The Export-Import Bank and Trade Finance



Former Rep. Scott Garrett (R-NJ), the nominee to lead the U.S. Export-Import (Ex-Im) Bank, has been a vocal and dogged opponent of the Ex-Im Bank—and the American jobs the agency supports. He has a record of seeking to destroy the Ex-Im Bank, not reform it

Garrett’s unwavering and absolute opposition to the Ex-Im Bank makes him incapable of serving as Ex-Im Bank chairman and president, a role that confers enormous authority over all of the agency’s operations. He would move our jobs, our wealth and our factories to other countries. His nomination should be withdrawn.

Latest News From the NAM
Manufacturers: Scott Garrett’s Confirmation at Ex-Im Would Be a Terrible Trade Deal for Our Country

“(Scott) Garrett’s confirmation (as chairman of the Ex-Im Bank) would be a terrible trade deal for our country. His record of aggressively undermining the Ex-Im Bank is tantamount to a vicious trade war against American manufacturing workers.”

NAM President and CEO Jay Timmons, July 11, 2017

Understand the Issue

U.S. exports accounted for about one-third of GDP growth from 2009 to 2014, but the current macroeconomic environment poses serious risks for manufacturers and manufacturing exporters.

Ex-Im Bank programs, such as working capital loan guarantees and credit insurance guarantees, enable thousands of U.S. small businesses to export by ensuring that they have the financing they need to manufacture goods for export and provide competitive terms for their customers.

Countries like China, Germany, the United Kingdom and Italy are devoting hundreds of billions of dollars to official export credit agency (ECA) financing for domestic manufacturers while U.S. exporters have no access to official export credit financing.

Read the White Paper

Martin Richenhagen is chairman and CEO of AGCO Corp., a publicly traded manufacturer (AGCO) of agricultural equipment headquartered in Duluth, Ga., that sells its products in 140 countries. He was in Washington, D.C., this week to attend the President’s Advisory Council on Doing Business in Africa, but he also took time to lobby for the Export-Import Bank’s reauthorization and talk to the National Association of Manufacturers.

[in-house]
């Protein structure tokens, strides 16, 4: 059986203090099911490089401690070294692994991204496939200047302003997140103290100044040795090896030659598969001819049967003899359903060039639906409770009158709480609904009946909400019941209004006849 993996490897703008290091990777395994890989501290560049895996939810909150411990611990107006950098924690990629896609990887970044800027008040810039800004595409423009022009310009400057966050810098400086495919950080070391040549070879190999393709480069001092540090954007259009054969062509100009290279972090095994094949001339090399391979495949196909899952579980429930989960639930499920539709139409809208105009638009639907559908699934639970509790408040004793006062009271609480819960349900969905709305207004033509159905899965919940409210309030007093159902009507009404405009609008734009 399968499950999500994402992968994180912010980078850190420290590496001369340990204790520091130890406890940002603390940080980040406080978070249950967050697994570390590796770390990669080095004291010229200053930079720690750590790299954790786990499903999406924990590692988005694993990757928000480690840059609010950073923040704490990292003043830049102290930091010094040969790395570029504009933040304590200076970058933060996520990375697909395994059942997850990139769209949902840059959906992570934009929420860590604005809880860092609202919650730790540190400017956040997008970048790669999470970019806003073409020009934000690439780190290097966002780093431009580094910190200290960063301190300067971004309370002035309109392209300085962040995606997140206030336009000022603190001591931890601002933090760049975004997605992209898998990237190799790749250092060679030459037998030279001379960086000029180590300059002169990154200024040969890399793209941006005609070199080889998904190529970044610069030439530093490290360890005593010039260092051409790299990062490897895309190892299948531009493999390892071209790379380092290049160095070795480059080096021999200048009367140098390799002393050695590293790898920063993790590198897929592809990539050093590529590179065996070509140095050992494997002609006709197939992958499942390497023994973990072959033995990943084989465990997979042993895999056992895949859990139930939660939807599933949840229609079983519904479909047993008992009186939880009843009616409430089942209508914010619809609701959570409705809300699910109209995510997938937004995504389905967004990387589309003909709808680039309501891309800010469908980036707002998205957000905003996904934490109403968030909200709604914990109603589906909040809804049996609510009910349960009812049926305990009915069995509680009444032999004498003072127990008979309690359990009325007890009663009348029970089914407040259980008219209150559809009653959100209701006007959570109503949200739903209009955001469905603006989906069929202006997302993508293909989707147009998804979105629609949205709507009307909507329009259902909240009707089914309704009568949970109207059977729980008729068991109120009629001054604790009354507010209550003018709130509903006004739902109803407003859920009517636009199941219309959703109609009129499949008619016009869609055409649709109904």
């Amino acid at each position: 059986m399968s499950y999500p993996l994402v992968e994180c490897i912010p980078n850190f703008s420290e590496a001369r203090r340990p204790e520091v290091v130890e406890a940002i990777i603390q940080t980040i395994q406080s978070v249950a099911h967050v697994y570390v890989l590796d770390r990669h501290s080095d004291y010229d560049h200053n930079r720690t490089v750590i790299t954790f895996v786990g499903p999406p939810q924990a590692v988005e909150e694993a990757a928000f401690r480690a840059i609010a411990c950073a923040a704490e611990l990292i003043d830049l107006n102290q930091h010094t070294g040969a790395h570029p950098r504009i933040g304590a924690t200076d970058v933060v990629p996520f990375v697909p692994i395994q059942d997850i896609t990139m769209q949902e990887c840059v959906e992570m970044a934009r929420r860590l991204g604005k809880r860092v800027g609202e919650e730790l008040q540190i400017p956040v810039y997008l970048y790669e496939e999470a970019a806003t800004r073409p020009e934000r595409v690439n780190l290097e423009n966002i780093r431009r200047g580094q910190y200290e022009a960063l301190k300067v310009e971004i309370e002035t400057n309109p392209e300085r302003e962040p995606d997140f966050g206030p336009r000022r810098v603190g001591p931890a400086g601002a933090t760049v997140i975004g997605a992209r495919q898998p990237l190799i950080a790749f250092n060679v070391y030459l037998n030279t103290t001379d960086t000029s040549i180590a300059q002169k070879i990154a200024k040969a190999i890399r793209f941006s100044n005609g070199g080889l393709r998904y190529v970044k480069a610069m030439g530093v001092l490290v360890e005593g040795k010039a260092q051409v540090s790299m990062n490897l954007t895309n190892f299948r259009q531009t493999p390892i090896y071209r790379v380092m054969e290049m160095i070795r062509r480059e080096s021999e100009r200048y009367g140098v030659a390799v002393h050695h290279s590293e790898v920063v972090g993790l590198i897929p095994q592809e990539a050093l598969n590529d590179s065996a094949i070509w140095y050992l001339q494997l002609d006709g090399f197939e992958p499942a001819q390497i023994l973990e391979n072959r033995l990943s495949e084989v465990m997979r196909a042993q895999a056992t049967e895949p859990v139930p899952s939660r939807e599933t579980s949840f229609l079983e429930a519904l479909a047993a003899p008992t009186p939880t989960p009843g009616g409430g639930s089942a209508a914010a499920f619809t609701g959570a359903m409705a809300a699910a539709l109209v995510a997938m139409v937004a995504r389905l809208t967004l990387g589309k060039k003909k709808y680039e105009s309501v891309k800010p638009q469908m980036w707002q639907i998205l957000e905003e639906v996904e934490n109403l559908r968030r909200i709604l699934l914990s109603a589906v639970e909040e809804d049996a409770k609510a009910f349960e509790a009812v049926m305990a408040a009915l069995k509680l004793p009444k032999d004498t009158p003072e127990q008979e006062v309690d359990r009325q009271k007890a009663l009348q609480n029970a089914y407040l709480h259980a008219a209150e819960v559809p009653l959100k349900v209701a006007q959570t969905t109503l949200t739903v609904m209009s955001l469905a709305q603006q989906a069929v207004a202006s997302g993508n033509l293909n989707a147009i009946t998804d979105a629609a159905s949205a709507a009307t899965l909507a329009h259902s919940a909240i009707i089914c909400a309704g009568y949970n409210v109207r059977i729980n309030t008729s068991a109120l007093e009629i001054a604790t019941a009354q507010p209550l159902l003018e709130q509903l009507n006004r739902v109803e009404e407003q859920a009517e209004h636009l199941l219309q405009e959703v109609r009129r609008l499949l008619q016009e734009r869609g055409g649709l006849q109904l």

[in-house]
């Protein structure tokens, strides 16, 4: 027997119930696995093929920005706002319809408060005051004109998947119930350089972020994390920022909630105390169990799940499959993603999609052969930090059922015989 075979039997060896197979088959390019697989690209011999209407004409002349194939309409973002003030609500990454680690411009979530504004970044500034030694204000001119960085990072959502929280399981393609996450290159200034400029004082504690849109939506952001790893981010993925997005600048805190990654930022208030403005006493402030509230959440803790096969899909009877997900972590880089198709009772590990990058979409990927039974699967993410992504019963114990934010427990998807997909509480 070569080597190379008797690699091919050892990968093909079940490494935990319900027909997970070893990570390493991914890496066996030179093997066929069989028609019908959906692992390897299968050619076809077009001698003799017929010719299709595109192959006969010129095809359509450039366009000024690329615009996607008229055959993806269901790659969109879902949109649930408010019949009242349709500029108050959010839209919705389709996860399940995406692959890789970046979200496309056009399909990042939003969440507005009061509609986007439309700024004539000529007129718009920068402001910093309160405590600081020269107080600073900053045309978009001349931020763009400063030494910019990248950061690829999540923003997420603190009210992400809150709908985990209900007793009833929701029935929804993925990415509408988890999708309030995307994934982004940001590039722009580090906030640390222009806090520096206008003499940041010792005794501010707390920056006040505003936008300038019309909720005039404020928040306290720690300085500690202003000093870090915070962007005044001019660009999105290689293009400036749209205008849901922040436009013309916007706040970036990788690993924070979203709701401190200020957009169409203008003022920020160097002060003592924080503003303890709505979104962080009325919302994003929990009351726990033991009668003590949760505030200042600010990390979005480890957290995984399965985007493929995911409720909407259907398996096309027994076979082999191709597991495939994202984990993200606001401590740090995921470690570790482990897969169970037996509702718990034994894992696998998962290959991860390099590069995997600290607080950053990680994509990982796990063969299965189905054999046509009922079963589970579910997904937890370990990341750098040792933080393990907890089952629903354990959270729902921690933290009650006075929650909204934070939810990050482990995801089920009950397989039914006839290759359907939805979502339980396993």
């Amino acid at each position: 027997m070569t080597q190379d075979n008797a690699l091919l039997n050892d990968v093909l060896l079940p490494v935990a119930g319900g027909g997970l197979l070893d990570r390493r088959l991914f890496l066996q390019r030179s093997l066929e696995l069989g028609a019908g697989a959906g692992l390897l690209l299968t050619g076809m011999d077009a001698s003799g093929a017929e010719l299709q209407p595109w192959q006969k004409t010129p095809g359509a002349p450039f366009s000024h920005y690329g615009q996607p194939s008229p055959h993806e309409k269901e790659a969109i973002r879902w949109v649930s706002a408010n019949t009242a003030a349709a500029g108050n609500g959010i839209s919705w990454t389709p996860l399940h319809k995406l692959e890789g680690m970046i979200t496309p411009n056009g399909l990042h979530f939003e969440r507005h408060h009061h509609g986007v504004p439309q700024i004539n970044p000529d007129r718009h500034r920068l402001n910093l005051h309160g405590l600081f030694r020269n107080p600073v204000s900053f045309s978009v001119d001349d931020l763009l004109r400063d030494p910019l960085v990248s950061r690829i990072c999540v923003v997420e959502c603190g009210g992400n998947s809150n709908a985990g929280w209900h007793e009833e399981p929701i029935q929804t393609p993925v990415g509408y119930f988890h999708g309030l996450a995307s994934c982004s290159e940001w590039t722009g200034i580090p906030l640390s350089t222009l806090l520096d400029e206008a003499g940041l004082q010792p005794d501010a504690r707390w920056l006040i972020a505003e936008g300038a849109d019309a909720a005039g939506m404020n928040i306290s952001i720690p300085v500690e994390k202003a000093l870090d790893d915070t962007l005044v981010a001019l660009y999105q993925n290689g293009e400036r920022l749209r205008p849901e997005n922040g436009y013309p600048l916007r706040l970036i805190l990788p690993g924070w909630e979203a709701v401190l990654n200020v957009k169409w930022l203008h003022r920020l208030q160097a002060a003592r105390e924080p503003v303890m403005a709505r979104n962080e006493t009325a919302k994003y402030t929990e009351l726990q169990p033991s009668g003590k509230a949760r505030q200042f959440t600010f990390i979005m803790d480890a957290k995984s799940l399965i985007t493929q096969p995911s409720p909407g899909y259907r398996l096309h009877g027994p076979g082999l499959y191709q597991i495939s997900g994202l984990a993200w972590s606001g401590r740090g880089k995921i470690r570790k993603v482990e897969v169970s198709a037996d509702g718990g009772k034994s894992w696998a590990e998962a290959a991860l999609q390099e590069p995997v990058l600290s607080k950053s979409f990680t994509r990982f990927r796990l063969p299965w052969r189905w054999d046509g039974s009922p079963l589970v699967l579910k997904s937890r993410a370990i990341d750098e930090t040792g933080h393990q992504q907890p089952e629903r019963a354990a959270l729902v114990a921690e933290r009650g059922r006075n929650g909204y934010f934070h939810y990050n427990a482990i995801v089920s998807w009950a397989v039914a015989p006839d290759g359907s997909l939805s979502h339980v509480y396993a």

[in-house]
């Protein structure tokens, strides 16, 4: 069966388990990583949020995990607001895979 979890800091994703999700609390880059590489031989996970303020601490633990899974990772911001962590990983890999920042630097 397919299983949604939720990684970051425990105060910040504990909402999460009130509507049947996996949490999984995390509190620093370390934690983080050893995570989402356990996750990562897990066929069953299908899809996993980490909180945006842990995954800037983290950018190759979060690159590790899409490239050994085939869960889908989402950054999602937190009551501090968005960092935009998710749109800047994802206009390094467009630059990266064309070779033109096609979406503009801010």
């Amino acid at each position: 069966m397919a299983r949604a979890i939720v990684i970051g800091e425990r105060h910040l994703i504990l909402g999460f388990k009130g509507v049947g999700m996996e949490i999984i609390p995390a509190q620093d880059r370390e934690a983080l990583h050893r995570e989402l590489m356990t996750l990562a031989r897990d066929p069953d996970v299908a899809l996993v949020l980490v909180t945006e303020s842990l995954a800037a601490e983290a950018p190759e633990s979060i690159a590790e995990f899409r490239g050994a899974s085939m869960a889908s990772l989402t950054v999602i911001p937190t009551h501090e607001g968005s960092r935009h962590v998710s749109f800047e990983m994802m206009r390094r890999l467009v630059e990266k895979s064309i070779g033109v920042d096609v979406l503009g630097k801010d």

Stories From the Shopfloor: The Ex-Im Bank matters to manufacturers

Since the 1990s, CNH Industrial -- and our suppliers -- have benefitted from Ex-Im Bank financing to export over $1 billion worth of equipment, supporting over 100,000 U.S. jobs.

Click Bond Director of Strategic Partnerships Paul McNeill says… critics fail to recognize Ex-Im’s downstream impact on small and mid-size manufacturers that do not contract directly with Ex-Im Bank.

Ellicott Dredges sells equipment to more than 100 countries with foreign sales representing over half of the company’s revenues. Company President Peter Bowe says the uncertainty that Congress has created over the reauthorization of the Ex-Im Bank is causing concern from foreign customers...

The NAM took out ads in both Politico and CQ Roll Call, urging for a long-term reauthorization of The Ex-Im Bank.

New research published by the NAM documents the massive size and growth of foreign export credit activity. Most developed countries and many developing countries have official export credit agencies (ECAs), with more than 60 operating worldwide. With the nine largest foreign ECAs--Brazil, Canada, China, France, Germany, Japan, Mexico, South Korea and the United Kingdom--providing nearly half a trillion dollars in annual export support, manufacturers in the United States are at a deep disadvantage in competing for sales overseas:

Forfeiting Opportunity

Ex-Im Bank reauthorization is essential for manufacturers to compete globally in the face of massive foreign export credit financing  
The Global Export Credit Dimension

The size of foreign export credit agencies compared to the Export-Import Bank of the United States  



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